Purchase Now

Have you purchased yours? Purchase your All-Access Pass Now - Get Networking Course & 60 Day Recording Access

Jesse Wood Ph.D.

Jesse Wood Ph.D.

I'm a former neuroscientist. Now I'm a data scientist working in city government and focusing on projects related to social justice and equity.

Data Scientist
City of Pittsburgh

Job Categories covered by Jesse

Sessions covered by this panelists/speakers


Guided Informational Interviews - Data Science

About this Panelists/Speakers

For 13 years, as a graduate student and then as a postdoc, I worked at the intersection of behavioral and computational neuroscience. I did a bunch of really cool things! I focused on understanding how the dopamine system encodes information to process rewards and helps us organize a string of actions into a cohesive sequence. I got to watch and listen to the conversations between neurons and then decode those messages. I manipulated gene expression to change behavior and neural activity. I even used lasers to make neurons fire when I wanted them to. Neuroscience is pretty cool and I was lucky enough to do some really interesting work on important problems.

Science (the discipline) is a beautiful thing. It makes the world a better place and I got to play a small role in the march of progress. I'm grateful for that.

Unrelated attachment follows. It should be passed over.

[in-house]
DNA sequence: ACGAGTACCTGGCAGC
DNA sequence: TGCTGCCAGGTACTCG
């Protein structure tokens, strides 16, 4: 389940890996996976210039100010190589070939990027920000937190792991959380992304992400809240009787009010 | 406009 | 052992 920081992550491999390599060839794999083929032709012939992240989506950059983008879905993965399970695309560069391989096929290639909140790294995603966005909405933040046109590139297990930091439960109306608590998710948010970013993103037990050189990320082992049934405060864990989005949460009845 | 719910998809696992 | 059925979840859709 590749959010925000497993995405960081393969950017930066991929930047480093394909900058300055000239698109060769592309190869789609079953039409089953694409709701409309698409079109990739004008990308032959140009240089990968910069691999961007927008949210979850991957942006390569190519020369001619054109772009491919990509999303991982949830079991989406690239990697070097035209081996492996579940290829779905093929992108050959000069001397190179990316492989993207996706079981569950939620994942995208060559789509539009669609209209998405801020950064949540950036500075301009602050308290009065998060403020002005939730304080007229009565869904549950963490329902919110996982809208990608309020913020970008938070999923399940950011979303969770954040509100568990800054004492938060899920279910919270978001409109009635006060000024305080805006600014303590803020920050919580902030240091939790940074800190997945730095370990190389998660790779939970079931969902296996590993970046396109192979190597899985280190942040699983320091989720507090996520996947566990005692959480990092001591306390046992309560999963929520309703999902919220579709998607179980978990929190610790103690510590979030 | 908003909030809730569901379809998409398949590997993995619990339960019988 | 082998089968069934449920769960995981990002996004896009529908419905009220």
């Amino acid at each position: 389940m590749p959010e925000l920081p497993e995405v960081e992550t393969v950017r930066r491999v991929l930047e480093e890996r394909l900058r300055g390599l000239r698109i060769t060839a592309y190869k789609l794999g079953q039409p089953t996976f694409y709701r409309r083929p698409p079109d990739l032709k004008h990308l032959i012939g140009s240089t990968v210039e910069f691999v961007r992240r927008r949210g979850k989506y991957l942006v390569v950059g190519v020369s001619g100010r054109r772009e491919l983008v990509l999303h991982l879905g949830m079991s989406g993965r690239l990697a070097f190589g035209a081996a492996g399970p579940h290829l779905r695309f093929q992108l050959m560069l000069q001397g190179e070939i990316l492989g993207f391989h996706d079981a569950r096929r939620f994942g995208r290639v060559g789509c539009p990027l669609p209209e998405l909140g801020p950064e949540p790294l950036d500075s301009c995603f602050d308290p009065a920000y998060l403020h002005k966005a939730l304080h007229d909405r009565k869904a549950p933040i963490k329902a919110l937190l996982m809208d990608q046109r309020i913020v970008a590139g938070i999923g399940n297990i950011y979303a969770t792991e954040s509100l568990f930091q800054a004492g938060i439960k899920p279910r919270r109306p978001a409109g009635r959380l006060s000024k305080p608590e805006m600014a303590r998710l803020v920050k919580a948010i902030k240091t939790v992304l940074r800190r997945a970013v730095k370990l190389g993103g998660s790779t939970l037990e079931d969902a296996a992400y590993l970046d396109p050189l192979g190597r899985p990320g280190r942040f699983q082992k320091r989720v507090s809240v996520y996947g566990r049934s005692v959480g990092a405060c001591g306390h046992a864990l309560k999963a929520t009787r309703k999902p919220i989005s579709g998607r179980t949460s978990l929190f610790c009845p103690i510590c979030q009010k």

Science (the profession) is miserable. I struggled for grants, struggled against reviewers to get published, struggled for limited resources, struggled to have a work-life balance, struggled to not feel guilty if I took a vacation, and struggled to exist in a system that ultimately didn't want me. It's probably more correct to say that the academic and scientific systems that I was a part of didn't want anyone in particular. Those systems are designed to do one thing: force out anyone who doesn't have a good deal of luck and doesn't put their career above everything else. A more senior neuroscientist gave me a bit of perspective on this one time. She said, "You eat what you kill." At the time I laughed. Now I cringe.

A little over a year ago, I decided that I didn't want to struggle to make a living anymore. Six months after that I was in a new job. When I was learning to decode all those conversations between neurons I picked up some very marketable skills. I learned a lot about digital signal processing, analytical thinking, statistical analysis, machine learning, and how to code in multiple languages. I realized two things; I really enjoyed data analysis much more than neuroscience and I could translate these skills into a career as a data scientist.

Now I work as a data scientist at the city of Pittsburgh. I had no idea that I would ever work in government, but I’m so thankful that I do. I get to work on issues that I care deeply about. And I also don’t feel bad if I take a day off.

Leaving academia and science was a good choice. It was hard (even though it didn’t have to be as hard as it was) and it was scary (it shouldn’t have been scary at all). In hindsight, I realize that one mistake I made, an all too common mistake, was staying in academia well after I realized I was unhappy. If you’re a part of this event I’m betting you also realize that academia isn’t right for you. I’d encourage anyone who is having second thoughts about a career in the Ivory Tower to realize that there is a much more fulfilling path out there. If I can help you find it just let me know.